Wednesday, 31 May 2017

Reflections of the Sydney Opera House




Artist's Statement

While in Australia recently, I fell absolutely and totally in love with the Sydney Opera House.  

I dragged my poor husband onto boats, through gardens, up a bridge, across a harbour, into a train station, onto a roof top, and to a zoo ... just so that I could view and photograph it from all angles!

Of all the views captured with my camera, I love this iconic view of the sails of the Opera House best.  The sails are traced from an enlarged copy of one of my own photographs.  To me, this view captures the grandeur of the structure, as it reflects over and over in the waters of Sydney Harbour, and in the hearts and minds of visitors from all corners of the world.

There is the most amazing and positive energy under the sails of this UNESCO World Heritage site and I never tired of viewing or visiting it.  For me, it needed to be incorporated into a quilt that I could wrap myself up in.

With this quilt I have attempted to capture how stunning the Sydney Opera House is.


The ‘water’ is my own hand dyed indigo fabric.  The ‘sails’ are from fabric designed by Australian, Shauna Scicluna.  Jorn Utzon, the designer of the Opera House said that his design was inspired by the ‘simple act of peeling an orange’, so the orange fabric colour seemed perfect.

Sunday, 21 May 2017

What's Next?

While in Australia, I fell absolutely and totally in love with the Sydney Opera House.
To me, it is quilt, after quilt, after quilt, waiting to be made!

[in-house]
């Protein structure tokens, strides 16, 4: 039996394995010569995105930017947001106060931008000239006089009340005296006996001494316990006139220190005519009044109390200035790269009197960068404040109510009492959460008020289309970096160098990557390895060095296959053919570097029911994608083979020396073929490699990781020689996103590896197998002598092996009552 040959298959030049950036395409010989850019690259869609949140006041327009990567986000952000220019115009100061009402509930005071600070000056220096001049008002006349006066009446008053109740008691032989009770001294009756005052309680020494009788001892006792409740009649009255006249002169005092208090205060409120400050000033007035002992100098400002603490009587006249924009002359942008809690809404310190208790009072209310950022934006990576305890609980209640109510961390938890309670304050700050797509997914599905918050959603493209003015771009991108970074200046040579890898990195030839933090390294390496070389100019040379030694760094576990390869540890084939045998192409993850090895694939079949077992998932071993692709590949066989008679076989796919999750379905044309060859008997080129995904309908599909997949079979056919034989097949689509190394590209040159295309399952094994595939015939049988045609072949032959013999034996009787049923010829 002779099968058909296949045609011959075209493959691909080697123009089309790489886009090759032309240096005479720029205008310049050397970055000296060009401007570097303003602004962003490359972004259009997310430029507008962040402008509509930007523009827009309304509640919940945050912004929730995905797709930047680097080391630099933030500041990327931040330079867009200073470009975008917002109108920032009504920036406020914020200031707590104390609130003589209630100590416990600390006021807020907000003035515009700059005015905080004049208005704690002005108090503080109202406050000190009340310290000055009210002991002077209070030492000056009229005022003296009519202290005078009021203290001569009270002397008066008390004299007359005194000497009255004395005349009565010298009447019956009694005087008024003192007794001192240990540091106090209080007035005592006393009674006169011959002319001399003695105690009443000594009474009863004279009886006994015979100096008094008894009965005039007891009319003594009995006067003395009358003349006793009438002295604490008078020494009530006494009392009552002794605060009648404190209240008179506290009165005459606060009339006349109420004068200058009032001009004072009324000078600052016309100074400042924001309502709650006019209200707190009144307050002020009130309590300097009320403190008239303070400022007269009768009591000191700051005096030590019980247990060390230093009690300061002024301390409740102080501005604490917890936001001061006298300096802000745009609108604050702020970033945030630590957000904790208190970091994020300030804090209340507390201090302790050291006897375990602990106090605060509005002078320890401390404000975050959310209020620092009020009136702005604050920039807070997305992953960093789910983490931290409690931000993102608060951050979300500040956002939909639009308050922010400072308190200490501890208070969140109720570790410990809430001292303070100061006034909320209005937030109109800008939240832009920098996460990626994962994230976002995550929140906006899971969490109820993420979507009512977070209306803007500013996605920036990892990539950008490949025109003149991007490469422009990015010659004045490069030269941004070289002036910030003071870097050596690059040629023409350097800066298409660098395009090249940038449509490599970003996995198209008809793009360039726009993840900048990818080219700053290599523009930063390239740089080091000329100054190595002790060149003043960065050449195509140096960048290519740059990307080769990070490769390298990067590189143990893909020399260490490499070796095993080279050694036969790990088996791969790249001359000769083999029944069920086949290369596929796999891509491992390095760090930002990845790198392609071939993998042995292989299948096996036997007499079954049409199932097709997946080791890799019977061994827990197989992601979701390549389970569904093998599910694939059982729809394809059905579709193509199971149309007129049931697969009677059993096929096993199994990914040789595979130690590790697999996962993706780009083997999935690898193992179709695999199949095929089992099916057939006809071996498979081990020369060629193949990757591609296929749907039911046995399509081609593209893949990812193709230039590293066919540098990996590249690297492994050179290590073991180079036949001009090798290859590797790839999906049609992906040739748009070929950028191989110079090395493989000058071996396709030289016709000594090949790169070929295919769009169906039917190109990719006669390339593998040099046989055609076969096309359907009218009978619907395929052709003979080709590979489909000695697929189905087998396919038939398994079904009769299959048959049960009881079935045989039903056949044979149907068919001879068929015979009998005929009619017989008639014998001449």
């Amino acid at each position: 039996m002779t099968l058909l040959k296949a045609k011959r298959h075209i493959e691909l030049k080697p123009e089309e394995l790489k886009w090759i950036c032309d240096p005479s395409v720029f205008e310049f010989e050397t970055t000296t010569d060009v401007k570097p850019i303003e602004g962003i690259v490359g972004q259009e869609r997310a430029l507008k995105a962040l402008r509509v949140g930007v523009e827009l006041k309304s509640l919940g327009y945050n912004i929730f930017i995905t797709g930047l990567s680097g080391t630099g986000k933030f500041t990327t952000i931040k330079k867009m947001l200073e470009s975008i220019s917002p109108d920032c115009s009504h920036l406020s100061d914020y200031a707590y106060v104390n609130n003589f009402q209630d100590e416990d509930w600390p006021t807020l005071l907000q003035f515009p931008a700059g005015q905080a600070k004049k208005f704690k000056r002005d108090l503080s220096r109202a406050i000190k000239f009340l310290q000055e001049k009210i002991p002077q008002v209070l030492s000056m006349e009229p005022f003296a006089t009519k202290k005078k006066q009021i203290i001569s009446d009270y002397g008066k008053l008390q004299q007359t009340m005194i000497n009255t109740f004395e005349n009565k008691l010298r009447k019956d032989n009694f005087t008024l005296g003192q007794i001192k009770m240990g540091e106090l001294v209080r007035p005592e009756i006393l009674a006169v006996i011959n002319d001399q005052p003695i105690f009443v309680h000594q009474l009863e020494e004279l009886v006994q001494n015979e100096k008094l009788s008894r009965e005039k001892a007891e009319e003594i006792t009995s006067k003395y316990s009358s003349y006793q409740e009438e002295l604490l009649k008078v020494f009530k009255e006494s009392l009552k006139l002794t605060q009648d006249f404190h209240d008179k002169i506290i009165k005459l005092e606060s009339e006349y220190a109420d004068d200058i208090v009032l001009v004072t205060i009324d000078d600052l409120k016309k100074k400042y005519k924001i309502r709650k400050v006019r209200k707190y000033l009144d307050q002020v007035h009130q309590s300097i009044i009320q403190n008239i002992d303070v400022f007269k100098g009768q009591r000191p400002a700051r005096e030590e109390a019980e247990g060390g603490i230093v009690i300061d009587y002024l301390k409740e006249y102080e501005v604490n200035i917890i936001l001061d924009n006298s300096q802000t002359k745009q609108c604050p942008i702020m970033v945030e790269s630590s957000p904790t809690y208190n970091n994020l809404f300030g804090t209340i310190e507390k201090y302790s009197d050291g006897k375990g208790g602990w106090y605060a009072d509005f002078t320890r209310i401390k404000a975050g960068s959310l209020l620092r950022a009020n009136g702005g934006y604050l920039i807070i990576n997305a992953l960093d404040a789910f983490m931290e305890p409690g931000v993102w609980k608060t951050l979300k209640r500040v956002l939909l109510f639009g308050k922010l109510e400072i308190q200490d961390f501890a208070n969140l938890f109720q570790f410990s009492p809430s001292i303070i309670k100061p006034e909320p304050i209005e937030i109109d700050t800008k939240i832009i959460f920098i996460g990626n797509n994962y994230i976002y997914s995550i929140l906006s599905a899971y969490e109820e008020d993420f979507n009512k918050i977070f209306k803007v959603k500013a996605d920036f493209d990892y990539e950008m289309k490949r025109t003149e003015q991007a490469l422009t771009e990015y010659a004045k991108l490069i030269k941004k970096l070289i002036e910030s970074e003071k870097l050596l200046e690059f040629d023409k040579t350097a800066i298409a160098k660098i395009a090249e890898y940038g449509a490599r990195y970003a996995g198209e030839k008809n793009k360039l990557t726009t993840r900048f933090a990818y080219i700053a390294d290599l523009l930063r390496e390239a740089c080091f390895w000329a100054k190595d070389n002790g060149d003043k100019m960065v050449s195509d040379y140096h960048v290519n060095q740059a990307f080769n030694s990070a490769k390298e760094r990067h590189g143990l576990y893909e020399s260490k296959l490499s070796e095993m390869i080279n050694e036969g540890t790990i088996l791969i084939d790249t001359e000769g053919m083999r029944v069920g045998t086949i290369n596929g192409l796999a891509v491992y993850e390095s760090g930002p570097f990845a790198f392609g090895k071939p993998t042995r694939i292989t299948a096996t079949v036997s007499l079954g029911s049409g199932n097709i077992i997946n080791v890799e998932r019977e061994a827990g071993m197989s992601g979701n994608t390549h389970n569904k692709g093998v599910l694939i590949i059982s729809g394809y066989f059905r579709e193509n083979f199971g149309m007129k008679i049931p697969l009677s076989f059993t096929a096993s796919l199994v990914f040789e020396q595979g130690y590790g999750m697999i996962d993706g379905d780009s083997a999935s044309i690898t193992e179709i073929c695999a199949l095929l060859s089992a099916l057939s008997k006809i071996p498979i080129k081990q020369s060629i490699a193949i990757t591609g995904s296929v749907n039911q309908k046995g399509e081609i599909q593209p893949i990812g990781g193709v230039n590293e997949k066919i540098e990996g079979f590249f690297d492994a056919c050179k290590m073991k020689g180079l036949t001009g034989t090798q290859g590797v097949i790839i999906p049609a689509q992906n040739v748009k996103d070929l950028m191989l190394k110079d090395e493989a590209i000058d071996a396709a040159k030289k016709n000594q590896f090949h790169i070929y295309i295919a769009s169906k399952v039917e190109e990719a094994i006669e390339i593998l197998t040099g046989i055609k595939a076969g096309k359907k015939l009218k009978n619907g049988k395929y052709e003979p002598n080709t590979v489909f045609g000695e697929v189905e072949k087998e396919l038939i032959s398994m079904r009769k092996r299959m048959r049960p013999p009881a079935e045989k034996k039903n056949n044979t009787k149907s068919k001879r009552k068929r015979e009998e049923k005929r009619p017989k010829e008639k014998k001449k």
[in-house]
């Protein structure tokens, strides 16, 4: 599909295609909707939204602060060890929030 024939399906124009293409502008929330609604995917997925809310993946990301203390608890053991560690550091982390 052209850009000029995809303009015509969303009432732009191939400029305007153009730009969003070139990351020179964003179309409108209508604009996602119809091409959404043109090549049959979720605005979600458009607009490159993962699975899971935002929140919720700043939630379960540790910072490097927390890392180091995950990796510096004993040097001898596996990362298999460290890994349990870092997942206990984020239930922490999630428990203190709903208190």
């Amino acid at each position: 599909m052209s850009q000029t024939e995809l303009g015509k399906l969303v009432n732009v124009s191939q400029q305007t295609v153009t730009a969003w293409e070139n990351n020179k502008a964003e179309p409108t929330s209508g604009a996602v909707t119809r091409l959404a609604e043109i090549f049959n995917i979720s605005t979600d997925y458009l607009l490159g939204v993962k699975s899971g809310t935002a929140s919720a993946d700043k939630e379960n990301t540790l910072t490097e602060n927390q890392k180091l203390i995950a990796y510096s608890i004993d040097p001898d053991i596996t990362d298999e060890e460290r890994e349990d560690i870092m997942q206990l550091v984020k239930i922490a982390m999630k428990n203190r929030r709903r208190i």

I dragged poor Larry onto boats, through gardens, up a bridge, across a harbour, into a train station, and to a zoo ... just so that I could view and photograph it from all angles!

And from all of those different angles and views, this is the one that I've decided to capture in a quilt first!


I realise that it is the 'standard' Opera House photo ... but it just seems to say ... 
'START HERE'.
:-)

I'll keep you posted if my idea gels!

Playing With Japanese Fabrics

I have this wonderful bin of Japanese fabrics that I've collected, mostly from my friends at Kallisti Quilts.
I had no idea what I'd ever do with them.

Then, I came across Tula Pink's City Sampler book on a shelf in my studio, and an idea began to gel.

I don't usually like patterns ... or projects that take a long time ... but this idea is totally fun!


Tula Pink is known for her bright, modern colours.  
So ... I decided that the dichotomy of a Tula  quilt ... made with traditional Japanese fabrics ... would definitely keep me smiling.

I'm doing the blocks whenever I have just a few minutes to sew, and as a warm-up exercise before longer sewing sessions.


Here are the first nine blocks out of the 100.
I can't believe how much I am enjoying this!

Jet Lagged



'Jet Lagged'


I had the strips for this quilt cut out before we left for a month in Australia.
The plan was that it would be fairly regular in layout.

After a month away from my machine, I went at it like a mad fool the first day home.

And then ... jet lag set in.  
I have difficulty putting the concept of jet lag into words ... but this quilt pretty much sums it up for me.

It is ready for my quilter, Deanna Gaudaur.
:-)

'It Should Be as Simple as This'

'It Should Be As Simple As This'


I made this quilt for the Threads of Resistance Show.  Deanna Gaudaur ( quintestudios.com ) did an amazing job with the quilting.


The response to the Threads of Resistance Show was phenomenal.  They had over 500 entries, for 62 spaces.


Mine was not selected for the show, but all of the quilts entered in the show, and the artist statements, are posted on the Threads of Resistance website.

The folks running this show get top marks from me for the class that they have shown with this event!